Azar on misidentification of coronavirus death as a woman: 'It's a very fast-moving situation'

Health and Human Services (HHS) Secretary Alex Azar on Sunday explained why President TrumpDonald TrumpOhio Republican who voted to impeach Trump says he won't seek reelection Youngkin breaks with Trump on whether Democrats will cheat in the Virginia governor's race Trump endorses challenger in Michigan AG race MORE erroneously said the first U.S. death from coronavirus had been a woman, telling CBS’s Margaret Brennan it was a “very fast-moving situation.”

“Our Centers for Disease Control were up late at night, very early in the morning, working with the Washington state public health office and inaccurately reported that the individual was a female. That’s what the president was briefed on. They’ve apologized for incorrectly briefing on that, but it’s a very fast-moving situation,” Azar said, adding, “We obviously regret the error.”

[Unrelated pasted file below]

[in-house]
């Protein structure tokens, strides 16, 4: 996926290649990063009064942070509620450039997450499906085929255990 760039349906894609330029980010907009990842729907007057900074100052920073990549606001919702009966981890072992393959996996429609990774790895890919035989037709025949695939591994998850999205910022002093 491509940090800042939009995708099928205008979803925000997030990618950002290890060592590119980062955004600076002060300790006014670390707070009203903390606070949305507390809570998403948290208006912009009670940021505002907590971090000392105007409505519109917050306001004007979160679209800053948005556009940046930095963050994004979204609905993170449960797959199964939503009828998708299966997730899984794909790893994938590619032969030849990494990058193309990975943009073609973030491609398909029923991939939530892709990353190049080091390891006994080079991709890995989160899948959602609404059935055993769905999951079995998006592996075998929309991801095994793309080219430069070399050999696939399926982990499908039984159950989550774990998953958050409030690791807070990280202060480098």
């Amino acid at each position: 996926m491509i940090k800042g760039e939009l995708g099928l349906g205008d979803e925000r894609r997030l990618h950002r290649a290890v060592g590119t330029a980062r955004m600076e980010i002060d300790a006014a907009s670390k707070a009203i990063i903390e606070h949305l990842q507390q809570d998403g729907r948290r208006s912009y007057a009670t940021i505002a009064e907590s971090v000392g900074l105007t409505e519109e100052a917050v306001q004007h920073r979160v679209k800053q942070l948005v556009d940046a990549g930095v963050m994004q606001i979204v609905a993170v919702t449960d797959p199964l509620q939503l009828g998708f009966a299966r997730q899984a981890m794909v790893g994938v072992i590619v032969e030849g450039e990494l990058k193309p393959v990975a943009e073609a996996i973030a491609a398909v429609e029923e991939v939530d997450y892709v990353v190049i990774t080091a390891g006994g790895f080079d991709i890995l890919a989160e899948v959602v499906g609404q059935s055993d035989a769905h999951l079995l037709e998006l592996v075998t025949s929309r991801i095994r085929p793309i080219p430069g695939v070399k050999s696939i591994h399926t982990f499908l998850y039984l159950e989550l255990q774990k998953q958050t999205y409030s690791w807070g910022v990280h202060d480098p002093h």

Azar said on CBS’s “Face the Nation” that “the risk to average Americans remains low. We’re working to keep it low. We will see more transmission of cases in the United States.”

“We will have more, and we will have more community cases. It’s simply a matter of math,” he added.

Azar also addressed claims from an HHS whistleblower who said agency workers met the first evacuees from China’s Wuhan province, the center of the outbreak, without proper training for infection control or appropriate protective gear.

“We are looking into these allegations. I’m personally involved in doing so,” he said. “We appreciate the whistleblower bringing forward any concerns ... but what the American people need to know is we now have passed well over 14 days since any HHS employees had contact with the individuals involved. No one is symptomatic. No one has the disease,” he said.

“We have offered to test any HHS employees involved if they would like that extra peace of mind,” he added.